N.B. Municipalities Want Province-Wide Ban On Single-Use Plastic Bags

(Image: iStock.)

FREDERICTON – Many muncipalities around the province have been considering or enacting bans on single-use plastics bags, but they’ve now taken the debate to a provincial level. The Union of the Municipalities of New Brunswick (UMNB), which represents 60 cities, town and villages, is asking the provincial government to enact a province-wide ban rather than tackle the issue community by community.

Alex Scholten, the deputy mayor of New Maryland and member of the UMNB executive committee, says a provincial law will make it easier for businesses to adjust to a new practice that is better for the environment.

“We want to try and be business-friendly,” said Scholten in an interview. “If there are differing laws amongst municipalities in the province, it creates a situation where businesses have more difficulty adjusting to a ban. If it’s only in certain communities and other communities allow it, if it’s a business that spans a number of communities, it makes it more difficult for them.

“Having an association of 60 associations, in our case, coming out and asking the province to do something province-wide, it’s a more uniform approach to the issue.”

The UMNB voted on a resolution, which was originally moved by the Town of Quispamsis, at the organization’s AGM in Fredericton last weekend.

Some municipalities in the province are at various stages of dealing with this issue. Moncton, Riverview and Dieppe have adopted a ban that will take effect in July, 2020.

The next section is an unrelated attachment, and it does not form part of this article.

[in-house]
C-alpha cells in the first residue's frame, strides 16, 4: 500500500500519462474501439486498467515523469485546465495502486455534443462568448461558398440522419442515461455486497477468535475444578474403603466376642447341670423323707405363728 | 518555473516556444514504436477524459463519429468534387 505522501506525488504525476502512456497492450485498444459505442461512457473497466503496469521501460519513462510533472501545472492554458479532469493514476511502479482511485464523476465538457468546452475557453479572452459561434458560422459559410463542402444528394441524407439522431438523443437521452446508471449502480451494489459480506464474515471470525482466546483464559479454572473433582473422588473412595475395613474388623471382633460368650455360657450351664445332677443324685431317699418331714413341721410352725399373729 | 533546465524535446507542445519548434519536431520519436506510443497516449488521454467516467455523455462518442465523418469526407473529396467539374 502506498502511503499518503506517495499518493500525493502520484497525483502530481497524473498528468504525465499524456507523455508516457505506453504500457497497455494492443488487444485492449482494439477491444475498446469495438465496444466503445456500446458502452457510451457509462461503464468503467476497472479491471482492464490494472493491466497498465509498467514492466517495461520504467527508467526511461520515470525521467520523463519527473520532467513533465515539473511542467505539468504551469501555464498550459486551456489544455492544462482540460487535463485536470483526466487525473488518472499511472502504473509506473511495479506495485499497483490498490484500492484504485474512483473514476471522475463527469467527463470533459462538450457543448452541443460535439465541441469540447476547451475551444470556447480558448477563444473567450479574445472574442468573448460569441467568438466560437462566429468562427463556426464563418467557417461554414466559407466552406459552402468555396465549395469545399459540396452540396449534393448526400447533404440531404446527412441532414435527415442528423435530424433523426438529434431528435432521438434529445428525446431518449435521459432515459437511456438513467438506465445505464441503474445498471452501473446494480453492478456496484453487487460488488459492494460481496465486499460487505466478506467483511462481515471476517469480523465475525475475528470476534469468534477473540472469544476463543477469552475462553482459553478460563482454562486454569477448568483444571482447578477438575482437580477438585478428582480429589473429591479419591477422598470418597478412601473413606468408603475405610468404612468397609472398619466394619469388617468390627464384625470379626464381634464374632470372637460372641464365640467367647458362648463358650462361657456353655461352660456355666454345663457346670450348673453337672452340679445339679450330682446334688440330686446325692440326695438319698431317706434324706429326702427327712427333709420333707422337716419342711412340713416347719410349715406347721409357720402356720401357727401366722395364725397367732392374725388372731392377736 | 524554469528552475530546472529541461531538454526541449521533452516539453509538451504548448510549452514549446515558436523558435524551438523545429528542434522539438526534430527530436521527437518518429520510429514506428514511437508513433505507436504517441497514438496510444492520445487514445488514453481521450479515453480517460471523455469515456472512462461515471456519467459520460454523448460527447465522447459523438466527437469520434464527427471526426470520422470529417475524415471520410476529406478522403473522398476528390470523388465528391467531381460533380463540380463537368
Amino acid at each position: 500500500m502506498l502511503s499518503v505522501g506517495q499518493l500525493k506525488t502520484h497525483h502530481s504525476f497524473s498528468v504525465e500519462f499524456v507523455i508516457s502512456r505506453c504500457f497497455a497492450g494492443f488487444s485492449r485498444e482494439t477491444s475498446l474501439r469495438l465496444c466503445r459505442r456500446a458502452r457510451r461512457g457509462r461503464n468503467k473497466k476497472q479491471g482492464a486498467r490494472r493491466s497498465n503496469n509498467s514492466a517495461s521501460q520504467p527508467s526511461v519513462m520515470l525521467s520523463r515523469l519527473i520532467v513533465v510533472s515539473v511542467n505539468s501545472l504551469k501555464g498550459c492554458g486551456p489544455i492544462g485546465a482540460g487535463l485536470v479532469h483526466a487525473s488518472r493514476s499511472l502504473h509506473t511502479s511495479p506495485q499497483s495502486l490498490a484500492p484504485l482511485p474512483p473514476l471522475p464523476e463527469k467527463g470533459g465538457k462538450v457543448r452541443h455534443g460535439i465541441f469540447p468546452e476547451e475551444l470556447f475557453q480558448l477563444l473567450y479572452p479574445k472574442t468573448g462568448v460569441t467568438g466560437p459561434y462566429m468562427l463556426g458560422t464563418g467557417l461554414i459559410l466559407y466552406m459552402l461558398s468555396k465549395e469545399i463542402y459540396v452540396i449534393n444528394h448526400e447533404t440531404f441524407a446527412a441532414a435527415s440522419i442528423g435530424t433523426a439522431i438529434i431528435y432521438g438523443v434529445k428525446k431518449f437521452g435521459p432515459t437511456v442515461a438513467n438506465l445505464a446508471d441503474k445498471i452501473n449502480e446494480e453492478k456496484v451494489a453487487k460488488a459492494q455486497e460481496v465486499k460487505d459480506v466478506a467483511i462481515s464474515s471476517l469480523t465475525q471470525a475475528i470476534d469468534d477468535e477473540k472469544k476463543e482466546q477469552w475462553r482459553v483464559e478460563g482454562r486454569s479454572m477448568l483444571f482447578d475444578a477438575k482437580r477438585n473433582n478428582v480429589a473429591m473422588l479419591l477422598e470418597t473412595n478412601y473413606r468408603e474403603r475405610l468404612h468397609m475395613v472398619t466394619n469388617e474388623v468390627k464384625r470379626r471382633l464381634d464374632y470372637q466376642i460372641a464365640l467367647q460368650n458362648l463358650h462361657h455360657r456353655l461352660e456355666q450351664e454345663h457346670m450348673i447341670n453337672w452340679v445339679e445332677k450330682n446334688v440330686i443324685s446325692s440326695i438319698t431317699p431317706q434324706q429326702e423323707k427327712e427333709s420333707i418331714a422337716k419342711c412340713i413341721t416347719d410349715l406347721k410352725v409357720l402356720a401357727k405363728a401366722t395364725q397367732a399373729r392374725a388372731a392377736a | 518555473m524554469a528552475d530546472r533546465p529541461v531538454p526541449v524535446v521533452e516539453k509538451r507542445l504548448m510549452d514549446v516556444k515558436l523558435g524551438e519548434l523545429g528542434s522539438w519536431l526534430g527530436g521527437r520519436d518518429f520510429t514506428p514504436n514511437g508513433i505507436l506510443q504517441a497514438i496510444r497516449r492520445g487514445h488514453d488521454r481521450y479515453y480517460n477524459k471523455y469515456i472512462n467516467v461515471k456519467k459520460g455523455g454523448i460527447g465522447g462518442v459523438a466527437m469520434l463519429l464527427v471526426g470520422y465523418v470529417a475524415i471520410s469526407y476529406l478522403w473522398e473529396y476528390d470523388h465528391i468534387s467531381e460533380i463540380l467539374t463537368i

Saint John city councillor David Hickey has pushed for a ban in Saint John.

John Wishart, the CEO of the Chamber of Commerce of Greater Moncton, agrees that a province-wide ban is the best approach.

“We would probably prefer a province-wide ban as opposed to individual municipalities deciding how to do this because then it creates a bit of a mix of policies and regulations,” he said in an interview with Huddle in April. “So you might have a store in a community that’s allowed to use plastic bags and a neighbouring community where it’s not.”

Lois Corbett, executive director of the Conservation Council of New Brunswick, says it’s an issue that urgently needs to be addressed and she applauded the UMNB for asking the goverment to bring in a ban.

“It is a sight New Brunswickers are sick of seeing: Walmart bags snagged on trees, Tim Hortons cups cluttering our streets and parks, and who could forget the ‘Pepsi Lobster’ caught in our beautiful Bay of Fundy,” said Corbett in a release. “Good on the municipalities of New Brunswick for standing up together for action. We have hit a tipping point on the plastics issue. The jury is out: the alternatives are here, and the cost of doing nothing is just too great.”

Scholten says the association has spoken with the environment and local government minister, Jeff Carr, about this issue. He hasn’t given a definitive answer about what the province plans to do, but they will be talking about it further after the weekend vote.

Like Corbett, Scholten says it’s an idea whose time has come.

“P.E.I. has already banned these bags,” he said. “Other provinces are looking at doing the same. It’s something the provincial government is very serious about looking at more closely.”